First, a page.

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Talk Social: 28 March, 2017

New tweetdeck could be coming – for a fee?

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Twitter is floating the idea of launching an advanced version of tweetdeck, that it would make available to users of the social network for a monthly fee.

The proposed new version would provide analytics tracking, trending data, alerts and would be completely ad free.

However, how much would users be prepared to pay for such a service? Twitter needs to generate revenue as its advertising service is not proving anything like as popular as that on Facebook or Instagram.

The monetising of social media continues apace.

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Facebook adds GIF comments

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Facebook is also testing out a new feature with users, to see if it’s popular enough to¬†roll out across its entire platform.

The ability to use GIFs as comments, without having to leave Facebook to find the right GIF, is currently on trial.

Facebook messenger users can already source GIFs direct from Giphy and Tenor to use as comments. Now this option is being added to the main Facebook platform.

Whether it leads to more engagement and comments will ultimately be the barometer on which it stays or goes as a FB feature.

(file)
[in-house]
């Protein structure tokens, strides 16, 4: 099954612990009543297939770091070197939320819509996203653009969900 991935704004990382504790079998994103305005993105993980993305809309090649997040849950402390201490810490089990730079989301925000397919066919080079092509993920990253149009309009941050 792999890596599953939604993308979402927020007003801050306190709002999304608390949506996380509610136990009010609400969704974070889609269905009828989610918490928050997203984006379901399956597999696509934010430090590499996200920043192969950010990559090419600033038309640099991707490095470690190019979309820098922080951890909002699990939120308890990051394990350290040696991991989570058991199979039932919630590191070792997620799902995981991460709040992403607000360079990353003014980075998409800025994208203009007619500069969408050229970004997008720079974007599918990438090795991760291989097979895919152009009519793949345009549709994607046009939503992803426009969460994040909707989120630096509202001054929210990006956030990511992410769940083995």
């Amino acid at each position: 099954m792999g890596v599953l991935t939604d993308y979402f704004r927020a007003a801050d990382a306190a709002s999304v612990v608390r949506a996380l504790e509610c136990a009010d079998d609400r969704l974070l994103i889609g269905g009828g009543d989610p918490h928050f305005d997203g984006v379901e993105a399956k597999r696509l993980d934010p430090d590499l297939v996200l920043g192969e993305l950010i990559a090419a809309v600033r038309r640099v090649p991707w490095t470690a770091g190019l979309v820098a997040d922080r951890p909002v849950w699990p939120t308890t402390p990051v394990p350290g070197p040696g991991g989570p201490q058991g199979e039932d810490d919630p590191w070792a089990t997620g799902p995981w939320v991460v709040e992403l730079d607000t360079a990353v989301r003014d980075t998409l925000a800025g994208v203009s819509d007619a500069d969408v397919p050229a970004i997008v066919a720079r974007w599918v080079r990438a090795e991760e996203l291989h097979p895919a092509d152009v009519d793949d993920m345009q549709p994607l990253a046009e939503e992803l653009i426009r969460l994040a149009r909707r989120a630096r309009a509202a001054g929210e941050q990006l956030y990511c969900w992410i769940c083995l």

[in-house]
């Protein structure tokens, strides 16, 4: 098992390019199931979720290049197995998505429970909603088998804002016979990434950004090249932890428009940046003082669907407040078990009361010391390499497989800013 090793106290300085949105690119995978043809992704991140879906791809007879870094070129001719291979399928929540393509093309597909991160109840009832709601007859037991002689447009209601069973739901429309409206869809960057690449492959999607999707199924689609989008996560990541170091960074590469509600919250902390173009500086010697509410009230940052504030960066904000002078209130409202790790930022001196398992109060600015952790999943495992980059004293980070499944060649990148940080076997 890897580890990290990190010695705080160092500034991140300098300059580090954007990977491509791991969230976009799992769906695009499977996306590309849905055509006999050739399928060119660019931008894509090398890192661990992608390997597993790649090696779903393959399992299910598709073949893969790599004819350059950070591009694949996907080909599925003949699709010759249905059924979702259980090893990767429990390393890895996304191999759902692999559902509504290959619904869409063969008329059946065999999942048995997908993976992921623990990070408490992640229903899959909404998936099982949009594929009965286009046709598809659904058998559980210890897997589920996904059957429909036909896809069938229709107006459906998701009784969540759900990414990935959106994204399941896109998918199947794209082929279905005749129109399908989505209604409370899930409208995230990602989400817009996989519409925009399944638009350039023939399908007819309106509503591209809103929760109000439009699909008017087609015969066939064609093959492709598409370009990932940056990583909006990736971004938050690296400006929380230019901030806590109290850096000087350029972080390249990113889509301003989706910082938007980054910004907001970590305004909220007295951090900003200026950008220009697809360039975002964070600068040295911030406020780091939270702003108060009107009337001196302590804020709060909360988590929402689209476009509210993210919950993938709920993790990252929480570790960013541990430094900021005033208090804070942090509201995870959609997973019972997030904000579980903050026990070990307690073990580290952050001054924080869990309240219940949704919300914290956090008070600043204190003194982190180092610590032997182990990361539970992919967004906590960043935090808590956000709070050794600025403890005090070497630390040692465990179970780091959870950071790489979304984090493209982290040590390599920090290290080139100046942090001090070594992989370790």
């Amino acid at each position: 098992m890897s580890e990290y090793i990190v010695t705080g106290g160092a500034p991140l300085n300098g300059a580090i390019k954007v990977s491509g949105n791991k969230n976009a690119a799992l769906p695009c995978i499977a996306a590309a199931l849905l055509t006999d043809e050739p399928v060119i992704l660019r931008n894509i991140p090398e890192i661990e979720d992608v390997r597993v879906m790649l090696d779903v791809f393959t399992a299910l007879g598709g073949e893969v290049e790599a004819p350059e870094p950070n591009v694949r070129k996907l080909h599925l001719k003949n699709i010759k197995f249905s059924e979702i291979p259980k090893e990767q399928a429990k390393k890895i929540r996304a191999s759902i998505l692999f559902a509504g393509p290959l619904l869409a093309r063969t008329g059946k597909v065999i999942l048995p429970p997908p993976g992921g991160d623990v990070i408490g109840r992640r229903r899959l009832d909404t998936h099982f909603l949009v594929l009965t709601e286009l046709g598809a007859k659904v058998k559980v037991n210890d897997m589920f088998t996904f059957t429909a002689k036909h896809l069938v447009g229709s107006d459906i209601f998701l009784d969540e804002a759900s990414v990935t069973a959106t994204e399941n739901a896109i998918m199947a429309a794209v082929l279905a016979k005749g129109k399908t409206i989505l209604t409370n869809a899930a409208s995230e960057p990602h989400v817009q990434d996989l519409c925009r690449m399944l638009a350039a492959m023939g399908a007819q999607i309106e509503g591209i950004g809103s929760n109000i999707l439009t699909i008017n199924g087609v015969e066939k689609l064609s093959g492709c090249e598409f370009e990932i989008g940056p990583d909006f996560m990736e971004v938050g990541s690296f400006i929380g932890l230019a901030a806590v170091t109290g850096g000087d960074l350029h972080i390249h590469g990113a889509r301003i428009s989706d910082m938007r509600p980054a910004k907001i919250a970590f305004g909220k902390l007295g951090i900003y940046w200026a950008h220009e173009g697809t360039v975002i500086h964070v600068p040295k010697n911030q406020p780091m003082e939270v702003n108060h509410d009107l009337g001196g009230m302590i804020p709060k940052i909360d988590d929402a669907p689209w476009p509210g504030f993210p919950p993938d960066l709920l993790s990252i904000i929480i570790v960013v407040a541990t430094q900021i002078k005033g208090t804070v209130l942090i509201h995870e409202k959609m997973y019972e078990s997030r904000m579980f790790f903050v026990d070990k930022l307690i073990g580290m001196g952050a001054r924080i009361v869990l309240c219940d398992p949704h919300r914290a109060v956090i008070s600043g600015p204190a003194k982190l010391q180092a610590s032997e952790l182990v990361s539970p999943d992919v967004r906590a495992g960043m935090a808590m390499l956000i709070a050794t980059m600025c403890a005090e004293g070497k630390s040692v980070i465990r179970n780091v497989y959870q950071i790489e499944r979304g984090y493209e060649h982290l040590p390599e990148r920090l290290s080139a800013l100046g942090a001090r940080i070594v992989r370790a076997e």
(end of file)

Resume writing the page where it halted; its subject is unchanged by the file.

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More than a million advertisers active on Insta

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The number of advertisers actively running campaigns on Instagram has now passed one million – with the growth fuelled by small businesses.

This is a 500 per cent increase on the 200k figure Instagram quoted last year for advertiser numbers and is proof of the success of the social platform.

There are more than eight million business profiles on Instagram, with features introduced to make campaigns easier leading to the spike in activity from smaller organisations keen to step into the world of paid social.

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LinkedIn goes trending

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Users getting ‘trending’ updates is now commonplace across social platforms and now LinkedIn has joined the party.

The links to stories will focus on business news and topics as you would expect for the social network that is designed to connect professionals.

A 20+ team of former journalists from outlets such as Reuters and the Wall Street Journal will select initial trending stories, before user engagement allows LinkedIn’s algorithm to select the top stories.

It is starting in the US, with a rollout across all LinkedIn users expected to follow soon.

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Why stories are the ‘new’ news feed

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More and more brands are adopting the ‘stories’ method of posting on social, with all the main platforms pushing this new way of storytelling.

Started by Snapchat, the method has been copied by Facebook Messenger, WhatsApp and Instagram, and its popularity with mobile users in particular has seen it become the ‘new’ news feed.

If the camera is the new keyboard, if emojis are more current than letters and words, then brands have to find a way of telling their stories in a way that engages the new generation.

Whether still images or video, the future is definitely visual – smaller brands have to start looking at what the early adopters of this storytelling style are doing, and seeing what they can copy.

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